Here’s Why Victoria Beckham Runs A Pro-Female Household

Victoria Beckham, who is celebrating her first Reebok collection, talks to Jane Mulkerrins about comfort dressing, raising feminist boys, and why she’s striving to be kinder to herself

Victoria Beckham

by Jane Mulkerrins |
Updated on

‘I’m just goIng to put it out there now,’ Victoria Beckhamwarns. ‘We had a big night. We had a really, really big night.’ Such candour from a celebrity is refreshing, of course, but actually, I already know, because I was there too – in a hip bar on New York’s Lower East Side, where she partied until the small hours with Davidand eldest son Brooklyn to celebrate the launch of her latest collection. This morning, though, you honestly wouldn’t know – she’s perky, upbeat and not a bit bleary-eyed. The only departure from the groomed, glossy VB of red carpets and runway shows is that she’s dressed head-to-toe in athleisure.

‘I never thought that I would want to go out in leggings and a jumper,’ she freely admits. ‘But I feel great in these.’ It helps, of course, that she designed them herself. Today’s outfit – trainers, leggings and a cropped, roll-neck sweatshirt with oversized sleeves – are all part of her new Reebok x Victoria Beckham collection, many items of which sold out in less than 24 hours of release last week.

Reebok x Victoria Beckham collection

Back in her Spice Girls iteration, ‘Posh’ was permanently clad in tiny black dresses and vertiginous heels; and as Victoria Beckham, high fashion designer, she has built a reputation for elegant tailoring – this is not a woman one imagines sitting around in sweatpants. But, she insists, that high maintenance public image is wide of the mark. ‘I enjoy looking like the best version of myself, but I certainly don’t do that every day,’ she says. ‘Most mornings I spend in the gym, then taking the kids to school, then I have a quick shower and off to work.’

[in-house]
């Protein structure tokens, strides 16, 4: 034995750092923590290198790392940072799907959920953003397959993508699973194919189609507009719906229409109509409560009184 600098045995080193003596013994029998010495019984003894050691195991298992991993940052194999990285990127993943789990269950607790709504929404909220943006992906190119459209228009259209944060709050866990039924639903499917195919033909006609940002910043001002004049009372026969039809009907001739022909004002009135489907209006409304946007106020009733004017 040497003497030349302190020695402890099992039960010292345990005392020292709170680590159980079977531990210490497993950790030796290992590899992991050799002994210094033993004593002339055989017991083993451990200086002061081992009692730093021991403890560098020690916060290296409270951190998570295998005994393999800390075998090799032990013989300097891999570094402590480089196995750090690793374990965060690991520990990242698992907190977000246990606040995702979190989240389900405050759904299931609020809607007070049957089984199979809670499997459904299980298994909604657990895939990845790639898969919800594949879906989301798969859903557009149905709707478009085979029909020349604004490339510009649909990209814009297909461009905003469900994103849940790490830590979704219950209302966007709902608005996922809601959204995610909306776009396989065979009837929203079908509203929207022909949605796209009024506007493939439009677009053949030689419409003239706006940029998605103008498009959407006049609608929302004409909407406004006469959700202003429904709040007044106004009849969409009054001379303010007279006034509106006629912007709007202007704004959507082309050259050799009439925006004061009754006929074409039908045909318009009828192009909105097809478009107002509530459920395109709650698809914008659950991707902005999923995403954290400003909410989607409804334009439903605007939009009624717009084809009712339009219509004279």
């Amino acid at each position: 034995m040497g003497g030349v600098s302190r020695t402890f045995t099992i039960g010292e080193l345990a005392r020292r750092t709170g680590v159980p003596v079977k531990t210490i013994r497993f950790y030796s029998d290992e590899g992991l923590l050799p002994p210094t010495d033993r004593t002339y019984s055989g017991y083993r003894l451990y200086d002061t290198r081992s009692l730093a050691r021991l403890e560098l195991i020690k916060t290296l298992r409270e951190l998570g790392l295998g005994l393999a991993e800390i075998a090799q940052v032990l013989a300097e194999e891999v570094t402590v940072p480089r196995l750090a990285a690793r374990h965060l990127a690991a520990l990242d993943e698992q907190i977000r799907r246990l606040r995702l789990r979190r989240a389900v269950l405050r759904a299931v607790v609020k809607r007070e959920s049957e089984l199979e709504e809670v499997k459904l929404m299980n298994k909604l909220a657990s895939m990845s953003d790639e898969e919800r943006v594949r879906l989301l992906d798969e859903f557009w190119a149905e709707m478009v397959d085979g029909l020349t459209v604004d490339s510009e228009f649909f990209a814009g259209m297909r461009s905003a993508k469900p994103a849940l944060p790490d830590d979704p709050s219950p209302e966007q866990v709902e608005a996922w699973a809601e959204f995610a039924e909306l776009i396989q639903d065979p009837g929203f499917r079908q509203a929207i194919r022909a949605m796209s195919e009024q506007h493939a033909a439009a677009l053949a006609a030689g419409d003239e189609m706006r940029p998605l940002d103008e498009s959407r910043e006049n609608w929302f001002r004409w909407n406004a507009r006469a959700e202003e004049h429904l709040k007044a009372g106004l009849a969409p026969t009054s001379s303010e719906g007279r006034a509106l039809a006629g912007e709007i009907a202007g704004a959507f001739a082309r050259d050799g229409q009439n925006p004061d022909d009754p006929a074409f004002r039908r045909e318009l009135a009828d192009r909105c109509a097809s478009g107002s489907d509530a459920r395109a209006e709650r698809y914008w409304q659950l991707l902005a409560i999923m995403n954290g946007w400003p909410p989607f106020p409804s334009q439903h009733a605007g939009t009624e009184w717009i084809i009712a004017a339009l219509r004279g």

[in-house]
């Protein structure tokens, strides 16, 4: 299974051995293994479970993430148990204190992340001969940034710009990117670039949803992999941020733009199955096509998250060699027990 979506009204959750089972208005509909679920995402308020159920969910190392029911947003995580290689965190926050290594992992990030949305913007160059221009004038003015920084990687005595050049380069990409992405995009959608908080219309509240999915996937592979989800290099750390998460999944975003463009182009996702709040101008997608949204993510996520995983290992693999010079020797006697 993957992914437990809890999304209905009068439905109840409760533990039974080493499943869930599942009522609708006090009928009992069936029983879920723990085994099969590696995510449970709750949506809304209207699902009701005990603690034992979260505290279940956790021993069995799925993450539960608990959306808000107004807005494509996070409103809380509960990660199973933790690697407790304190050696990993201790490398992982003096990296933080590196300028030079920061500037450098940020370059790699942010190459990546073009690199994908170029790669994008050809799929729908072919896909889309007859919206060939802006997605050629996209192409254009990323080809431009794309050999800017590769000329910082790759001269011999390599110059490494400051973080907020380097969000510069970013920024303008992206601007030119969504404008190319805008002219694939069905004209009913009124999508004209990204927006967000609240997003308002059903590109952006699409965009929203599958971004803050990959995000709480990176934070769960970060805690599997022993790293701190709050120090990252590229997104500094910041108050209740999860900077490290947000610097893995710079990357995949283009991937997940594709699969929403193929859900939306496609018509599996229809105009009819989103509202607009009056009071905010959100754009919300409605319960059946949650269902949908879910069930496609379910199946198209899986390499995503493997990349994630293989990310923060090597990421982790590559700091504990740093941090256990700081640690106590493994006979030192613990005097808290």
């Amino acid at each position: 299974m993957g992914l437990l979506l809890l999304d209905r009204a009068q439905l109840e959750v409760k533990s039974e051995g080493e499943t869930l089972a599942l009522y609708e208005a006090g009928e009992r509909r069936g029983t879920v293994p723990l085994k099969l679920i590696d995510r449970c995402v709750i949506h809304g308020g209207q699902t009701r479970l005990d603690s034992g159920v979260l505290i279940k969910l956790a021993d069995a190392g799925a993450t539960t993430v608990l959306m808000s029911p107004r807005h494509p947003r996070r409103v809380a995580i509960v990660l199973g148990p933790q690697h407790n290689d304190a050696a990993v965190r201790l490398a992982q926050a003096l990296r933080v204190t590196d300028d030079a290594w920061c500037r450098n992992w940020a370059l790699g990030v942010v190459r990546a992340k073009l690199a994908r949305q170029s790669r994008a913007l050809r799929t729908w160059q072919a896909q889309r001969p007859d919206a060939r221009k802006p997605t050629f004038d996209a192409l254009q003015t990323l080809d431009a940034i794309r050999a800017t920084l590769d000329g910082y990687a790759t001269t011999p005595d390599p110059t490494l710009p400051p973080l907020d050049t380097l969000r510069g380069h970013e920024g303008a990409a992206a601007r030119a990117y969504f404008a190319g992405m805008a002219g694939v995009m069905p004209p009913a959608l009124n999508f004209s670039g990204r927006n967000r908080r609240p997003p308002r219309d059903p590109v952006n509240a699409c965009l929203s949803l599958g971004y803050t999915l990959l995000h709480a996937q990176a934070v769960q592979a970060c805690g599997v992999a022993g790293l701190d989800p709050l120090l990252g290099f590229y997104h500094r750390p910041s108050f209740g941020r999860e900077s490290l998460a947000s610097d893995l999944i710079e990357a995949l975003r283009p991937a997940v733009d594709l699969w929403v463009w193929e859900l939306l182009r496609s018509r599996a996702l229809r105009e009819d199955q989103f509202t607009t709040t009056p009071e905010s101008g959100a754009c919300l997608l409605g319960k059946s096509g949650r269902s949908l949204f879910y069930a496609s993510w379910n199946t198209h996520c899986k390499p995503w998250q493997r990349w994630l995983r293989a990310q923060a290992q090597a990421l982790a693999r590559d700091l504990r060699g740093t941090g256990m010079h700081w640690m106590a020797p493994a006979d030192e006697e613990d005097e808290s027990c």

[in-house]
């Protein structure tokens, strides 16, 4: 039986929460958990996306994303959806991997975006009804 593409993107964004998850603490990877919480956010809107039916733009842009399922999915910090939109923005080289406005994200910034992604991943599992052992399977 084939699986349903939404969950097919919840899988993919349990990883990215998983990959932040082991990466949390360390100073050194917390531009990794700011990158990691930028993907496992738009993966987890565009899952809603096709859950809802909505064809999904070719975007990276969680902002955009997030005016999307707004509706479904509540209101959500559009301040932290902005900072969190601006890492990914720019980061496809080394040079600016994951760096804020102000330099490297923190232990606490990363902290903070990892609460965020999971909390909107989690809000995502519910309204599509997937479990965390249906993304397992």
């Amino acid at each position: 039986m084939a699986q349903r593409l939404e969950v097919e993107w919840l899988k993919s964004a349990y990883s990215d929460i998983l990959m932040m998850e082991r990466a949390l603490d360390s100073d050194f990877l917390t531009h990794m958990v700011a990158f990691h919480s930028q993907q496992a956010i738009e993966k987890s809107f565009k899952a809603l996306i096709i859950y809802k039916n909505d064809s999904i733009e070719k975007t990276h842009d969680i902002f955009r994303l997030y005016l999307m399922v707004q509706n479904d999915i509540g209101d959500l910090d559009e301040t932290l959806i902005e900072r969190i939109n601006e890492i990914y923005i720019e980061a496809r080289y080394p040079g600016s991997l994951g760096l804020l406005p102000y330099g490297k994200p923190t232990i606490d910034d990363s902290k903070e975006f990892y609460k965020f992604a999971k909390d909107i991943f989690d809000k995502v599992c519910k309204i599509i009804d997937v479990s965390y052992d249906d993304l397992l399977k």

Victoria recently revealed that she works out for two hours a day, every day, and it shows – she is tiny and taut. ‘Working out is a huge part of my life,’ she nods. And yet in spite of her fiercely disciplined regime, ‘Like most women, I am pretty critical of myself,’ she shrugs. ‘But I am 44 years old, I’ve got a herd of kids at home, I accept the way that I look and I make the most of what I’ve got. I think that, as women, we should learn to take compliments and be kind to ourselves as well as each other.’

This is a message she’s trying to instil in her seven-year-old daughter, too. ‘I say to Harper all the time, it’s not about who is the prettiest girl in the class, it’s not about who is the smartest girl in the class, it’s about who is the kindest girl in the class. And it’s about feeling good about yourself, celebrating that and supporting other women.’ And what, I ask, about Brooklyn, 19, Romeo, 16, and Cruz, 13 – is she raising her boys to help empower and celebrate girls and women, as well? ‘Yes, definitely,’ she enthuses. ‘David and I have alwayscommunicated that message with the boys, too – that’s always been very important to us. It’s always been a very pro-female household, even when we were outnumbered. And now we have two female dogs, we’re evening things out a little.’

Reebok x Victoria Beckham collection 2

Her new collection itself contains an ethos of equality too – every item is designed to be unisex. ‘I don’t want a woman’s trainer, I don’t want a woman’s hoodie, I absolutely don’t want pink trainers just because I’m a girl. I want the same hoodie and tracksuit bottoms and trainers that the boys have. I think that is a much more modern way of dressing.’

Listening to Victoria talk about her multiple ranges and her many forthcoming ventures – her affordable luxury beauty range, her YouTube channel, her (yet-to-be- announced) wellness projects – it’s easy to forget the ridicule she faced when, a little over 10 years ago, she left behind a career in music and launched her embryonic fashion label. However, I would guess that she takes most scorn squarely on the chin. During this morning’s presentation of the collection, her microphone briefly cuts out. ‘Someone’s turned my mic off. That’s nothing new – it used to happen to me all the time,’ she deadpans.

And when I ask about the £99.95 bumbag in her collection, ‘Do you mean the fanny pack?’ she grins. ‘Whenever anyone talks about the fanny pack, it just brings me joy.’ (that item, too, is unisex, but I think I might struggle to find a British man happy to extol the virtues of his ‘fanny pack’.) Mind you, the collection already has the seal of approval from the people who matter the most to her. ‘My kids love sportswear, and have a great sense of style, so it was an enormous compliment to me when Cruz said, “Mum, I really want those trainers.”

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